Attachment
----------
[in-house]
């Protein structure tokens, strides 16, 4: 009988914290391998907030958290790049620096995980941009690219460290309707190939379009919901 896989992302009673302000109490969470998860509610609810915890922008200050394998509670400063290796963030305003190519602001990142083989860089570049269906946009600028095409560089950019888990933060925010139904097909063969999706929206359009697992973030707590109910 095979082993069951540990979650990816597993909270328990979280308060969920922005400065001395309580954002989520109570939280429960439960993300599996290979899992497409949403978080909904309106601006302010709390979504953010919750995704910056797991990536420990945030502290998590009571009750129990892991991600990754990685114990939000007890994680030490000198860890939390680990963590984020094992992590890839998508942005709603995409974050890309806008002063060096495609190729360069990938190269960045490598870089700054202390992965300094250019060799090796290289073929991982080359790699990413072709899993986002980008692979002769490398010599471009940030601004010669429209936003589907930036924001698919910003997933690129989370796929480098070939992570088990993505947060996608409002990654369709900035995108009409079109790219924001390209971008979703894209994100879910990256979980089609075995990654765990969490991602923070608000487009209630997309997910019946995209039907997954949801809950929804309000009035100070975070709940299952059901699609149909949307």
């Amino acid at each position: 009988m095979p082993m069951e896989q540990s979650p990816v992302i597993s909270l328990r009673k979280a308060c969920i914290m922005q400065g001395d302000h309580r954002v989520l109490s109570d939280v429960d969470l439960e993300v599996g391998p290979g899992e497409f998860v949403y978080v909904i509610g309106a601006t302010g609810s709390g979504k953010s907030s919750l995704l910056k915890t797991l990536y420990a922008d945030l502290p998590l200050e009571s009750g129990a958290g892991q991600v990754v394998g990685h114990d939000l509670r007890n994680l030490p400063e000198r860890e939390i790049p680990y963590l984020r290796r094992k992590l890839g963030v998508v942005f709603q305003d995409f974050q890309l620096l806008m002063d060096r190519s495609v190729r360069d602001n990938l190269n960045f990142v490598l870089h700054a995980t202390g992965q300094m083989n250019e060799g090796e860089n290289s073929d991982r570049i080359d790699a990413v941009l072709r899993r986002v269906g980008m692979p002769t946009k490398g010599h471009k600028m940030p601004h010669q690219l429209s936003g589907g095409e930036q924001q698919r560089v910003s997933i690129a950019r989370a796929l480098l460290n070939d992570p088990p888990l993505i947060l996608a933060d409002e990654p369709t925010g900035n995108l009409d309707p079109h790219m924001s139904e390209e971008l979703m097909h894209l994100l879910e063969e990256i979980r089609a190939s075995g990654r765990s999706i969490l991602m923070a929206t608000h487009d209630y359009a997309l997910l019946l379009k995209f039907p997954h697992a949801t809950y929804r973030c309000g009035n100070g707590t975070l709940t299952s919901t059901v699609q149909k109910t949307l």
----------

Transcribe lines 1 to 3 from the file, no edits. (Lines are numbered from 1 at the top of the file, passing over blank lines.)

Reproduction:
[in-house]
């Protein structure tokens, strides 16, 4: 009988914290391998907030958290790049620096995980941009690219460290309707190939379009919901 896989992302009673302000109490969470998860509610609810915890922008200050394998509670400063290796963030305003190519602001990142083989860089570049269906946009600028095409560089950019888990933060925010139904097909063969999706929206359009697992973030707590109910 095979082993069951540990979650990816597993909270328990979280308060969920922005400065001395309580954002989520109570939280429960439960993300599996290979899992497409949403978080909904309106601006302010709390979504953010919750995704910056797991990536420990945030502290998590009571009750129990892991991600990754990685114990939000007890994680030490000198860890939390680990963590984020094992992590890839998508942005709603995409974050890309806008002063060096495609190729360069990938190269960045490598870089700054202390992965300094250019060799090796290289073929991982080359790699990413072709899993986002980008692979002769490398010599471009940030601004010669429209936003589907930036924001698919910003997933690129989370796929480098070939992570088990993505947060996608409002990654369709900035995108009409079109790219924001390209971008979703894209994100879910990256979980089609075995990654765990969490991602923070608000487009209630997309997910019946995209039907997954949801809950929804309000009035100070975070709940299952059901699609149909949307």
């Amino acid at each position: 009988m095979p082993m069951e896989q540990s979650p990816v992302i597993s909270l328990r009673k979280a308060c969920i914290m922005q400065g001395d302000h309580r954002v989520l109490s109570d939280v429960d969470l439960e993300v599996g391998p290979g899992e497409f998860v949403y978080v909904i509610g309106a601006t302010g609810s709390g979504k953010s907030s919750l995704l910056k915890t797991l990536y420990a922008d945030l502290p998590l200050e009571s009750g129990a958290g892991q991600v990754v394998g990685h114990d939000l509670r007890n994680l030490p400063e000198r860890e939390i790049p680990y963590l984020r290796r094992k992590l890839g963030v998508v942005f709603q305003d995409f974050q890309l620096l806008m002063d060096r190519s495609v190729r360069d602001n990938l190269n960045f990142v490598l870089h700054a995980t202390g992965q300094m083989n250019e060799g090796e860089n290289s073929d991982r570049i080359d790699a990413v941009l072709r899993r986002v269906g980008m692979p002769t946009k490398g010599h471009k600028m940030p601004h010669q690219l429209s936003g589907g095409e930036q924001q698919r560089v910003s997933i690129a950019r989370a796929l480098l460290n070939d992570p088990p888990l993505i947060l996608a933060d409002e990654p369709t925010g900035n995108l009409d309707p079109h790219m924001s139904e390209e971008l979703m097909h894209l994100l879910e063969e990256i979980r089609a190939s075995g990654r765990s999706i969490l991602m923070a929206t608000h487009d209630y359009a997309l997910l019946l379009k995209f039907p997954h697992a949801t809950y929804r973030c309000g009035n100070g707590t975070l709940t299952s919901t059901v699609q149909k109910t949307l």